Nigeria confirms second Ebola case, sparking fears of wider Lagos outbreak

Meanwhile, Liberia orders cremation of bodies amid protests over infected corpses left in streets

Authorities on Monday confirmed a second case of Ebola in Nigeria, Africa's most populous country — an alarming setback as officials across West Africa battle to stop the spread of an outbreak that has killed more than 800 people. 

In Nigeria, Health Minister Onyebuchi Chukwu said that test samples are pending for three other people who showed symptoms of Ebola and that authorities are trying to trace and quarantine others. The confirmed second case in Nigeria is a doctor who helped treat Patrick Sawyer, a Liberian-American man who died of Ebola on July 25, days after arriving in Nigeria from Liberia.

"Three others who participated in that treatment who are currently symptomatic have had their samples taken, and hopefully by the end of today we should have the results of their own test," Chukwu said.

Nigeria is the fourth country to report Ebola cases. At least 887 have died in Guinea, Sierra Leone and Liberia, the World Health Organization reported Monday.

It can take up to 21 days after exposure to the virus for symptoms to appear. They include fever, sore throat, muscle pains and headaches. Often nausea, vomiting and diarrhea follow, along with severe internal and external bleeding in advanced stages of the disease.

The fatality rate in the current outbreak has been about 60 percent. In past outbreaks the fatality rate has been up to 90 percent of those infected.

The emergence of a second case in Lagos raises serious concerns about infection control practices in Nigeria. The latest report is particularly worrisome because Lagos is home to some 21 million people — the largest city in Africa.

Doctors and other health workers on the front lines of the Ebola crisis have been among the most vulnerable to infection because they are in direct physical contact with patients. The disease is not airborne and is transmitted only through contact with bodily fluids such as saliva, blood, vomit, sweat or feces.

Sawyer, who was traveling to Nigeria on business, became ill while aboard a flight, and Nigerian authorities immediately took him into isolation after he arrived in Lagos. They did not quarantine his fellow passengers and have insisted that the risk of additional cases was minimal.

Nigerian authorities said that 70 people are under surveillance and that they hoped to have eight people in quarantine by the end of Monday in an isolation ward in Lagos. 

Health officials rely on contact tracing — locating anyone who may have been exposed and then anyone who may have come into contact with that person. That may prove impossible, given that Sawyer's fellow passengers journeyed on to dozens of other cities and the health workers who treated them may have exposed their family members.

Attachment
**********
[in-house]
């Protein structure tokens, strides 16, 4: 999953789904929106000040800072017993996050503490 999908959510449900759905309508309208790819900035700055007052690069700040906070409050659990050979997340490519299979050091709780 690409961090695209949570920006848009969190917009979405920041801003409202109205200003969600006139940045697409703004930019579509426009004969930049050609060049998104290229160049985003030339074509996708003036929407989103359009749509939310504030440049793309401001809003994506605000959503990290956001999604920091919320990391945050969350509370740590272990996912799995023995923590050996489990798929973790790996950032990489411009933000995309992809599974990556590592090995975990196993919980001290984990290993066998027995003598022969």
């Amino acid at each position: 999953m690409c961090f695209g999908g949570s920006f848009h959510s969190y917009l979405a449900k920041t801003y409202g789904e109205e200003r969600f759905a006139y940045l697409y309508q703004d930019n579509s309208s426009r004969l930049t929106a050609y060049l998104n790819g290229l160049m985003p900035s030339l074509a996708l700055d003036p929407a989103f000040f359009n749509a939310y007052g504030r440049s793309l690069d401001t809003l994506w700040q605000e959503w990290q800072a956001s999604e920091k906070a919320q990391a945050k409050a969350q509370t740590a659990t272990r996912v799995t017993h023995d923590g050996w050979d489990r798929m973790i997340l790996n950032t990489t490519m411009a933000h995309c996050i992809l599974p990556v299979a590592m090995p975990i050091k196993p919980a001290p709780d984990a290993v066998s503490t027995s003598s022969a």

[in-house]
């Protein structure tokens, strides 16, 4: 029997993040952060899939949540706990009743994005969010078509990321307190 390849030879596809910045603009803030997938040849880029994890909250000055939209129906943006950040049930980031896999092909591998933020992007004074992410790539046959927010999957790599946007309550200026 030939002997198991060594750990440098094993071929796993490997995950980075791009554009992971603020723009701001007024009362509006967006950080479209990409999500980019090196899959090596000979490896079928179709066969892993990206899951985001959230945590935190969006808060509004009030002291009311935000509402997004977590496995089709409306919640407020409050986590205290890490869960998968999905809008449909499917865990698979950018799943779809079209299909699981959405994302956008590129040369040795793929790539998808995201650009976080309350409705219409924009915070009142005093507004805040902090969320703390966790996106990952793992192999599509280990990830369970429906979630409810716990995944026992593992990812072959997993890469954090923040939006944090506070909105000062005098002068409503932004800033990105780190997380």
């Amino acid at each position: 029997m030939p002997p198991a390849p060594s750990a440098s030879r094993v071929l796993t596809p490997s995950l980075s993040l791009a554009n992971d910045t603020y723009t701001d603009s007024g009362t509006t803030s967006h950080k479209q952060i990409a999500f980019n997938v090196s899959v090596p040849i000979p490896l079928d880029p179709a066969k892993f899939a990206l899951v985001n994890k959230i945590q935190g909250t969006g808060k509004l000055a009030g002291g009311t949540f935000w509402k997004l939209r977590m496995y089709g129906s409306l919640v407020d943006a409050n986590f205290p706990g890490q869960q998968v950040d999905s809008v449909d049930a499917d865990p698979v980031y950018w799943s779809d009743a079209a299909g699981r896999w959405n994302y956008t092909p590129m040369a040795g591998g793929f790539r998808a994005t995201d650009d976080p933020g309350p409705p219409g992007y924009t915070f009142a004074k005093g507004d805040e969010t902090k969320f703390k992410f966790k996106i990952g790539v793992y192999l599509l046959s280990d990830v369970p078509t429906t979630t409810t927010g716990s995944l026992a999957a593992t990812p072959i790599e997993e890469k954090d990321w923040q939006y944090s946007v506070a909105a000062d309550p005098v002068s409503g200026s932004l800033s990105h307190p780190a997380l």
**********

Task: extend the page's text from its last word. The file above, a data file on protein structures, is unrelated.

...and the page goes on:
Cremation in Liberia

Also Monday, health authorities in Liberia, after communities opposed having the bodies of Ebola victims buried nearby, ordered that all those who die from the disease be cremated. Some victims’ bodies were left to lie in the streets for days. Over the weekend, health authorities in the country encountered resistance while trying to bury 22 bodies in Johnsonville, outside the capital, Monrovia. Military police helped restore order.

Lewis Brown, Liberia's information minister, made the announcement about cremations after an Aug. 3 emergency meeting, according to The Telegraph.

“From now on, victims will be cremated,” he said.

The U.S. Centers for Disease Control and Prevention (CDC) said in a statement on Monday that the handling of infected corpses should be minimized. "The remains should not be embalmed. Remains should be wrapped in sealed leak-proof material and cremated or buried promptly in a sealed casket," it read.

The Liberian government says that high levels of mistrust and resistance from some communities justified strict new measures designed to control the outbreak.

Liberians have been advised to call an emergency number to ask for the removal of the dead, but many have complained that overstretched health workers have been leaving bodies in the streets and in homes for days. Soldiers have been keeping streets clear of corpses. Liberians blocked major roads across the capital on Monday in protest the bodies’ slow removal.

Roadblocks sprang up across major routes over the weekend and have appeared in several Monrovia neighborhoods. Deputy Health Minister Tolbert Nyensuah said the government was doing its best to collect bodies as quickly as possible.

"We buried 30 people during the weekend in a mass grave outside the city. The government has purchased land from a private citizen, and that land will be used to bury bodies," he said.

Liberian President Ellen Johnson Sirleaf announced last week the closure of schools and placement of nonessential government workers on 30-day leave in a bid to halt the epidemic.

Compounding the problem is the withdrawal of some international staff after the infection of two U.S. health workers there. Liberia's overcrowded and understaffed Elwa Hospital had to turn away Ebola cases this week.

Kent Brantly, an American doctor who was infected in Liberia was evacuated to the United States over the weekend, is improving at Emory University Hospital in Atlanta, the CDC said on Sunday. A second American who was infected, Nancy Writebol, is to be flown to the U.S. on Tuesday for treatment. Both worked with the missionary organization Samaritan's Purse.

Wire services

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